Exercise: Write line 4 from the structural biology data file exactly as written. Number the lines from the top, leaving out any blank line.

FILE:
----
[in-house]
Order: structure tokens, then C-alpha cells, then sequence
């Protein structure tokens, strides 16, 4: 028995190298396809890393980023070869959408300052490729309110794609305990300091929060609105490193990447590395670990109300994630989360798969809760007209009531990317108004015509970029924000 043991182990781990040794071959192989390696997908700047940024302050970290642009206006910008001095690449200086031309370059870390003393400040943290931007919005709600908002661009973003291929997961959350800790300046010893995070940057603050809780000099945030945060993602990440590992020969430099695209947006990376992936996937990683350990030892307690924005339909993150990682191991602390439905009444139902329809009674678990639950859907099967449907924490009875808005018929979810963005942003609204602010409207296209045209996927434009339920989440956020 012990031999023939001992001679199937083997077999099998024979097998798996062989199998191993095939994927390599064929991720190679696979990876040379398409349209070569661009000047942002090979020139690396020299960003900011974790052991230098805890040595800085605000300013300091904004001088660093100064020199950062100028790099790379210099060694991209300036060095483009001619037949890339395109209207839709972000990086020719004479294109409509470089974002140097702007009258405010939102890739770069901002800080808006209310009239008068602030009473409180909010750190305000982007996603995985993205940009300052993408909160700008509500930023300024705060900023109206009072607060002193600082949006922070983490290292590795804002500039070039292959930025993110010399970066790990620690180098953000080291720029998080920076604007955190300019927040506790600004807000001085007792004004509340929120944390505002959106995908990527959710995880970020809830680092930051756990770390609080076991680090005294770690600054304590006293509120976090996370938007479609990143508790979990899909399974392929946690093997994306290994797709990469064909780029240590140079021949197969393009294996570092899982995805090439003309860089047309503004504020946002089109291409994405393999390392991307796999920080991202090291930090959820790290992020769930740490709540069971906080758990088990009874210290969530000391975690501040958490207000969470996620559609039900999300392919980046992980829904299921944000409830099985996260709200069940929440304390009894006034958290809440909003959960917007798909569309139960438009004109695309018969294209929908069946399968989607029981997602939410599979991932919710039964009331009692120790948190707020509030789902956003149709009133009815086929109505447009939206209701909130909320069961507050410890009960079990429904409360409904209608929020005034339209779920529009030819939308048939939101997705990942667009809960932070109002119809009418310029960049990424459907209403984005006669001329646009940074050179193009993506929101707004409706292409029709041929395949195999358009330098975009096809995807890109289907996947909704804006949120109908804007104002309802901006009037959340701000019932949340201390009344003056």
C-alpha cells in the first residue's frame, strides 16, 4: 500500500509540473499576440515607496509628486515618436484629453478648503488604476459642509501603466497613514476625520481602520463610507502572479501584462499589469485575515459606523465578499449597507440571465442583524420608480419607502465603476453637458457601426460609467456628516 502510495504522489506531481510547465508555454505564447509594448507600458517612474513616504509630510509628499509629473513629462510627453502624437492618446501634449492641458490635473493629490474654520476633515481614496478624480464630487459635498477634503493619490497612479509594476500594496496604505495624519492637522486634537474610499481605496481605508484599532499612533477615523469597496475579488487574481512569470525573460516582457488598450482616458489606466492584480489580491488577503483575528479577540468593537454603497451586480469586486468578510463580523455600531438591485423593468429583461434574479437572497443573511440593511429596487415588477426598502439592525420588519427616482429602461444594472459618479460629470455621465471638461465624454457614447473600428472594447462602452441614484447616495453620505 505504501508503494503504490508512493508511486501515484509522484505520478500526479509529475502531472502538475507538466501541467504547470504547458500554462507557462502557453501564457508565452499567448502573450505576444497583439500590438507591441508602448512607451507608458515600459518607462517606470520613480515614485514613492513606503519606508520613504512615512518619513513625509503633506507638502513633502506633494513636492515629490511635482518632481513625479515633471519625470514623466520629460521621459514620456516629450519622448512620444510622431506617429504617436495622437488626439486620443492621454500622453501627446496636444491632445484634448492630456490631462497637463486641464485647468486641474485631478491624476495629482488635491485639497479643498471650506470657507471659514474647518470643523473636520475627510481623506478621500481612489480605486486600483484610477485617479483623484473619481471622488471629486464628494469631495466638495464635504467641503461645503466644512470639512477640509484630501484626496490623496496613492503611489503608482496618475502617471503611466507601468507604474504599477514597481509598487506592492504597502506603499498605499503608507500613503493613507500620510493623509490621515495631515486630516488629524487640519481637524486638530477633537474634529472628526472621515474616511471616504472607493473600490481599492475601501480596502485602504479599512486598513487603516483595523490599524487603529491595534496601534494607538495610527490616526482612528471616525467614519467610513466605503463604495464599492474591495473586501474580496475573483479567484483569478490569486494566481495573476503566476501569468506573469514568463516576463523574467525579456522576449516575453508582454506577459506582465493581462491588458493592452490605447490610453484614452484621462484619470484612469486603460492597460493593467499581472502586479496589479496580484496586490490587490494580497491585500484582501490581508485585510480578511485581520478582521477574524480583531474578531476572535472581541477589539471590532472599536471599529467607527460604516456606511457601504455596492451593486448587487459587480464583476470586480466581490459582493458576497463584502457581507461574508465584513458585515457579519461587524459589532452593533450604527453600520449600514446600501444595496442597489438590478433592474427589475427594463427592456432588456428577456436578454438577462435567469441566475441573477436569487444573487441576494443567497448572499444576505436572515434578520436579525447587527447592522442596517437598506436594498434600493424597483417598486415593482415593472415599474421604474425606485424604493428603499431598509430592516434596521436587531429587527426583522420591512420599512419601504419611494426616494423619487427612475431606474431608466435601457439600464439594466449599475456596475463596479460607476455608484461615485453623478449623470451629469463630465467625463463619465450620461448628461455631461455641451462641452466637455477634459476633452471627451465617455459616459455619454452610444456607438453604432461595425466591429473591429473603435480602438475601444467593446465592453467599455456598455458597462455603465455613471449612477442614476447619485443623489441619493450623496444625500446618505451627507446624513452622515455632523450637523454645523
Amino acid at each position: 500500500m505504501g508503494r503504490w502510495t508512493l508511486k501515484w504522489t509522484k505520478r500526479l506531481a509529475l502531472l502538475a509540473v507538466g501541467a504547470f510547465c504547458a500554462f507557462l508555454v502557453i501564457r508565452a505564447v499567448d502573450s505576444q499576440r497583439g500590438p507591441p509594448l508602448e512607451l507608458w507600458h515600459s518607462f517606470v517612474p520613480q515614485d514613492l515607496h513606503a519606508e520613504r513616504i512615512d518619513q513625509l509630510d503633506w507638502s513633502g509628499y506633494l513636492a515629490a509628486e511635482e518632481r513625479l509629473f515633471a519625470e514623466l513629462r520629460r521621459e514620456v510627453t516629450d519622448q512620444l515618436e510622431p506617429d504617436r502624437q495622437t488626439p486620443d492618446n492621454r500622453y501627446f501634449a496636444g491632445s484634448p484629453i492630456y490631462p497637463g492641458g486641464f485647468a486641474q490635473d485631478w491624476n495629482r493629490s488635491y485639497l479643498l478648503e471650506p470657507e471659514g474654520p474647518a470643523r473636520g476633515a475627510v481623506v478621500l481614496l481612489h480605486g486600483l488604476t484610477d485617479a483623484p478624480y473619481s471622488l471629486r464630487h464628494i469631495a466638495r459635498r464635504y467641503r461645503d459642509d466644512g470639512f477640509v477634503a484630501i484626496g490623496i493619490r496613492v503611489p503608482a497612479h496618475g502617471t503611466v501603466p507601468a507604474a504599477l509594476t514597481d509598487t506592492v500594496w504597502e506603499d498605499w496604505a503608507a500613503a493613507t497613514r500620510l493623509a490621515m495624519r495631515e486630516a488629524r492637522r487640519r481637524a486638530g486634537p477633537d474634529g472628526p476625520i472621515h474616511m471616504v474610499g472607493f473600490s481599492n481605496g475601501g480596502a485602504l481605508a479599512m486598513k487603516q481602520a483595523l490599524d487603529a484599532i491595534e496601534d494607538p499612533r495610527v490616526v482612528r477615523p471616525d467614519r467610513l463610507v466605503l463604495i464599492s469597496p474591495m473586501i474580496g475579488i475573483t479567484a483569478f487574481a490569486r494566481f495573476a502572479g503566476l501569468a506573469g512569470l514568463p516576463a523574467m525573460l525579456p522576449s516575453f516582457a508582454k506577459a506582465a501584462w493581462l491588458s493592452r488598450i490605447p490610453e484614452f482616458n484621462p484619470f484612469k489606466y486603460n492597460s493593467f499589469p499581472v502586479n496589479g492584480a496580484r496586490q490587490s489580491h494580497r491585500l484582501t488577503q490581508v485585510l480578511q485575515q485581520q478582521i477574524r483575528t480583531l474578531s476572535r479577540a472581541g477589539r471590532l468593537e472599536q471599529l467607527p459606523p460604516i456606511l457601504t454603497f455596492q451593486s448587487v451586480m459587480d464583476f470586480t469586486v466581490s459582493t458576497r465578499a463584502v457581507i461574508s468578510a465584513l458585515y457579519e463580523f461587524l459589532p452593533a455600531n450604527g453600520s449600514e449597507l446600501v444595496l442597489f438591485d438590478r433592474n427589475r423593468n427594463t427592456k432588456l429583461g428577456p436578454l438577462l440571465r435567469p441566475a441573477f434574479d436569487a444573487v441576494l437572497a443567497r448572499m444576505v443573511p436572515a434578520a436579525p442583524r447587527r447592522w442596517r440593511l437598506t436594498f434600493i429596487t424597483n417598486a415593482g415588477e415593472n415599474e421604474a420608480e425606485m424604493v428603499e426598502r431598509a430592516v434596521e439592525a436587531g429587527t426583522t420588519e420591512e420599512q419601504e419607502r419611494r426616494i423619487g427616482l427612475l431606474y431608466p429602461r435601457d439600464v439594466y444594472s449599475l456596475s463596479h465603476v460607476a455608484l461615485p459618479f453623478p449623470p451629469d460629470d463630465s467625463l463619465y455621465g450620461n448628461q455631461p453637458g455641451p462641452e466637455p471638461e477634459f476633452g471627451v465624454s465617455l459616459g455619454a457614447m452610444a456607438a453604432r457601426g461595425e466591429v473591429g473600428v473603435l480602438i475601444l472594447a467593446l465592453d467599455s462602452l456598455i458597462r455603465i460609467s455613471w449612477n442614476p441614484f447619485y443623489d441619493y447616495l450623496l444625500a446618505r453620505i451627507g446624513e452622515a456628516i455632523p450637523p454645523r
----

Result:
C-alpha cells in the first residue's frame, strides 16, 4: 500500500509540473499576440515607496509628486515618436484629453478648503488604476459642509501603466497613514476625520481602520463610507502572479501584462499589469485575515459606523465578499449597507440571465442583524420608480419607502465603476453637458457601426460609467456628516 502510495504522489506531481510547465508555454505564447509594448507600458517612474513616504509630510509628499509629473513629462510627453502624437492618446501634449492641458490635473493629490474654520476633515481614496478624480464630487459635498477634503493619490497612479509594476500594496496604505495624519492637522486634537474610499481605496481605508484599532499612533477615523469597496475579488487574481512569470525573460516582457488598450482616458489606466492584480489580491488577503483575528479577540468593537454603497451586480469586486468578510463580523455600531438591485423593468429583461434574479437572497443573511440593511429596487415588477426598502439592525420588519427616482429602461444594472459618479460629470455621465471638461465624454457614447473600428472594447462602452441614484447616495453620505 505504501508503494503504490508512493508511486501515484509522484505520478500526479509529475502531472502538475507538466501541467504547470504547458500554462507557462502557453501564457508565452499567448502573450505576444497583439500590438507591441508602448512607451507608458515600459518607462517606470520613480515614485514613492513606503519606508520613504512615512518619513513625509503633506507638502513633502506633494513636492515629490511635482518632481513625479515633471519625470514623466520629460521621459514620456516629450519622448512620444510622431506617429504617436495622437488626439486620443492621454500622453501627446496636444491632445484634448492630456490631462497637463486641464485647468486641474485631478491624476495629482488635491485639497479643498471650506470657507471659514474647518470643523473636520475627510481623506478621500481612489480605486486600483484610477485617479483623484473619481471622488471629486464628494469631495466638495464635504467641503461645503466644512470639512477640509484630501484626496490623496496613492503611489503608482496618475502617471503611466507601468507604474504599477514597481509598487506592492504597502506603499498605499503608507500613503493613507500620510493623509490621515495631515486630516488629524487640519481637524486638530477633537474634529472628526472621515474616511471616504472607493473600490481599492475601501480596502485602504479599512486598513487603516483595523490599524487603529491595534496601534494607538495610527490616526482612528471616525467614519467610513466605503463604495464599492474591495473586501474580496475573483479567484483569478490569486494566481495573476503566476501569468506573469514568463516576463523574467525579456522576449516575453508582454506577459506582465493581462491588458493592452490605447490610453484614452484621462484619470484612469486603460492597460493593467499581472502586479496589479496580484496586490490587490494580497491585500484582501490581508485585510480578511485581520478582521477574524480583531474578531476572535472581541477589539471590532472599536471599529467607527460604516456606511457601504455596492451593486448587487459587480464583476470586480466581490459582493458576497463584502457581507461574508465584513458585515457579519461587524459589532452593533450604527453600520449600514446600501444595496442597489438590478433592474427589475427594463427592456432588456428577456436578454438577462435567469441566475441573477436569487444573487441576494443567497448572499444576505436572515434578520436579525447587527447592522442596517437598506436594498434600493424597483417598486415593482415593472415599474421604474425606485424604493428603499431598509430592516434596521436587531429587527426583522420591512420599512419601504419611494426616494423619487427612475431606474431608466435601457439600464439594466449599475456596475463596479460607476455608484461615485453623478449623470451629469463630465467625463463619465450620461448628461455631461455641451462641452466637455477634459476633452471627451465617455459616459455619454452610444456607438453604432461595425466591429473591429473603435480602438475601444467593446465592453467599455456598455458597462455603465455613471449612477442614476447619485443623489441619493450623496444625500446618505451627507446624513452622515455632523450637523454645523